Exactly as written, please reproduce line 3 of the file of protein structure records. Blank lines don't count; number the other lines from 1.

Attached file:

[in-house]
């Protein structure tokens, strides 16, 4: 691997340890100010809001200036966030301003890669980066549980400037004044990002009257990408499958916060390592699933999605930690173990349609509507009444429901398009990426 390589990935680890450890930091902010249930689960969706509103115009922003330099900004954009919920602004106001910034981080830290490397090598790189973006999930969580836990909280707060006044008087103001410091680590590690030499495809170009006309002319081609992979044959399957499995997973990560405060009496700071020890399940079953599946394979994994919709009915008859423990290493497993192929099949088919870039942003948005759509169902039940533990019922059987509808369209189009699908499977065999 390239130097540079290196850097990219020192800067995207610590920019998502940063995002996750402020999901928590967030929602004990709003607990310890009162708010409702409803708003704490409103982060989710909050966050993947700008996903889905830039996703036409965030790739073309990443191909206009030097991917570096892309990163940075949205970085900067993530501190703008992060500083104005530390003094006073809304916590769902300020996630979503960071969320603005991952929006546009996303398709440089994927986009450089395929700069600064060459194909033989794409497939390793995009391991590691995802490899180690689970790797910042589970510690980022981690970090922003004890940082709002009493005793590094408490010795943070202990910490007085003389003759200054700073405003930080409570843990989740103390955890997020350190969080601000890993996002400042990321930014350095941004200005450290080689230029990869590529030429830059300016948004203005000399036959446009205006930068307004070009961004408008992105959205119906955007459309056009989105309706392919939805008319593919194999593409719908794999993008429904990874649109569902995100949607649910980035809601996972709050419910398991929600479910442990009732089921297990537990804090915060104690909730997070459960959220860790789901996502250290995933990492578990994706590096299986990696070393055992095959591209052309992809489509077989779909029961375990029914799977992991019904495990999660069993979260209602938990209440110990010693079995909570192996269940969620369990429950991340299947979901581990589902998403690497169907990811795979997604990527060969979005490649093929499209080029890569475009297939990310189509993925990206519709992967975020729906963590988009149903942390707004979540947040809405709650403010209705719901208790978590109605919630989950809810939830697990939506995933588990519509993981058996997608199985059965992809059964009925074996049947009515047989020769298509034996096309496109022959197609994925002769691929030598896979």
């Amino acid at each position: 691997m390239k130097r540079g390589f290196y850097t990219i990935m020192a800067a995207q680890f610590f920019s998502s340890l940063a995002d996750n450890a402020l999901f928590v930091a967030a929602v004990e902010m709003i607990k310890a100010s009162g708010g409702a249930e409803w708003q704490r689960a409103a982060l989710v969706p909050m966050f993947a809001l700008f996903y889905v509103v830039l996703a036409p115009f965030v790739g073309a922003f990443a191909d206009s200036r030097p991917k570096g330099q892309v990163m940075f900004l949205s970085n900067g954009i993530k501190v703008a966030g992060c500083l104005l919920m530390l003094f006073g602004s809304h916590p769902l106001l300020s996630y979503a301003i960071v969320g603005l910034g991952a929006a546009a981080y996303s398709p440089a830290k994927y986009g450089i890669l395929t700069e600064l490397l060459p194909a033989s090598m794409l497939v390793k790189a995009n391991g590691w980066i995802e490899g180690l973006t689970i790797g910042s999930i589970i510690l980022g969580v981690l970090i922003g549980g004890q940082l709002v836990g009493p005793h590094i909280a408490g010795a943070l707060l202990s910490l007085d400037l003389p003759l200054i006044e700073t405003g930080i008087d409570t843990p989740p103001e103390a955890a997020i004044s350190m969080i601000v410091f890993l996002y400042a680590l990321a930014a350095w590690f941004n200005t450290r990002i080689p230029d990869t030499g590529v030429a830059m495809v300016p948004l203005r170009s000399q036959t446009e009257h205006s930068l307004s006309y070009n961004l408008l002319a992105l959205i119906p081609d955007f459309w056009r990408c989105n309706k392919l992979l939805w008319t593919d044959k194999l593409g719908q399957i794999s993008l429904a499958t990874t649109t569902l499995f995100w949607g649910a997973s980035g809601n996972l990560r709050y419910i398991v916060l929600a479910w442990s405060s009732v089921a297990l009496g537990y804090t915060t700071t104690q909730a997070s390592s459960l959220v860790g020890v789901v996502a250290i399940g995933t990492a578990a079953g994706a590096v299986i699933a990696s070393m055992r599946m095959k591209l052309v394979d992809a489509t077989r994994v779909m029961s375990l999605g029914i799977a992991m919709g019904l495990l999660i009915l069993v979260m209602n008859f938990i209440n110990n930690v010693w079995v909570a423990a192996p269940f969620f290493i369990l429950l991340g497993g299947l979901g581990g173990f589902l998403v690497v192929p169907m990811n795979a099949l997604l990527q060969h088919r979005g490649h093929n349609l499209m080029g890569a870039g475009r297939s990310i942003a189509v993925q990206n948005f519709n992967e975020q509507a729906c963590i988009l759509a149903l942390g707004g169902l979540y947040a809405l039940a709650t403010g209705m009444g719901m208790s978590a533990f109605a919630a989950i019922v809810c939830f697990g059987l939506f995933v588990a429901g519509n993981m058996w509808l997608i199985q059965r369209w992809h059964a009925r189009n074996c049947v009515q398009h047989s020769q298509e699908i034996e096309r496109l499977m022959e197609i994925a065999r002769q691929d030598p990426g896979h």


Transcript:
């Amino acid at each position: 691997m390239k130097r540079g390589f290196y850097t990219i990935m020192a800067a995207q680890f610590f920019s998502s340890l940063a995002d996750n450890a402020l999901f928590v930091a967030a929602v004990e902010m709003i607990k310890a100010s009162g708010g409702a249930e409803w708003q704490r689960a409103a982060l989710v969706p909050m966050f993947a809001l700008f996903y889905v509103v830039l996703a036409p115009f965030v790739g073309a922003f990443a191909d206009s200036r030097p991917k570096g330099q892309v990163m940075f900004l949205s970085n900067g954009i993530k501190v703008a966030g992060c500083l104005l919920m530390l003094f006073g602004s809304h916590p769902l106001l300020s996630y979503a301003i960071v969320g603005l910034g991952a929006a546009a981080y996303s398709p440089a830290k994927y986009g450089i890669l395929t700069e600064l490397l060459p194909a033989s090598m794409l497939v390793k790189a995009n391991g590691w980066i995802e490899g180690l973006t689970i790797g910042s999930i589970i510690l980022g969580v981690l970090i922003g549980g004890q940082l709002v836990g009493p005793h590094i909280a408490g010795a943070l707060l202990s910490l007085d400037l003389p003759l200054i006044e700073t405003g930080i008087d409570t843990p989740p103001e103390a955890a997020i004044s350190m969080i601000v410091f890993l996002y400042a680590l990321a930014a350095w590690f941004n200005t450290r990002i080689p230029d990869t030499g590529v030429a830059m495809v300016p948004l203005r170009s000399q036959t446009e009257h205006s930068l307004s006309y070009n961004l408008l002319a992105l959205i119906p081609d955007f459309w056009r990408c989105n309706k392919l992979l939805w008319t593919d044959k194999l593409g719908q399957i794999s993008l429904a499958t990874t649109t569902l499995f995100w949607g649910a997973s980035g809601n996972l990560r709050y419910i398991v916060l929600a479910w442990s405060s009732v089921a297990l009496g537990y804090t915060t700071t104690q909730a997070s390592s459960l959220v860790g020890v789901v996502a250290i399940g995933t990492a578990a079953g994706a590096v299986i699933a990696s070393m055992r599946m095959k591209l052309v394979d992809a489509t077989r994994v779909m029961s375990l999605g029914i799977a992991m919709g019904l495990l999660i009915l069993v979260m209602n008859f938990i209440n110990n930690v010693w079995v909570a423990a192996p269940f969620f290493i369990l429950l991340g497993g299947l979901g581990g173990f589902l998403v690497v192929p169907m990811n795979a099949l997604l990527q060969h088919r979005g490649h093929n349609l499209m080029g890569a870039g475009r297939s990310i942003a189509v993925q990206n948005f519709n992967e975020q509507a729906c963590i988009l759509a149903l942390g707004g169902l979540y947040a809405l039940a709650t403010g209705m009444g719901m208790s978590a533990f109605a919630a989950i019922v809810c939830f697990g059987l939506f995933v588990a429901g519509n993981m058996w509808l997608i199985q059965r369209w992809h059964a009925r189009n074996c049947v009515q398009h047989s020769q298509e699908i034996e096309r496109l499977m022959e197609i994925a065999r002769q691929d030598p990426g896979h």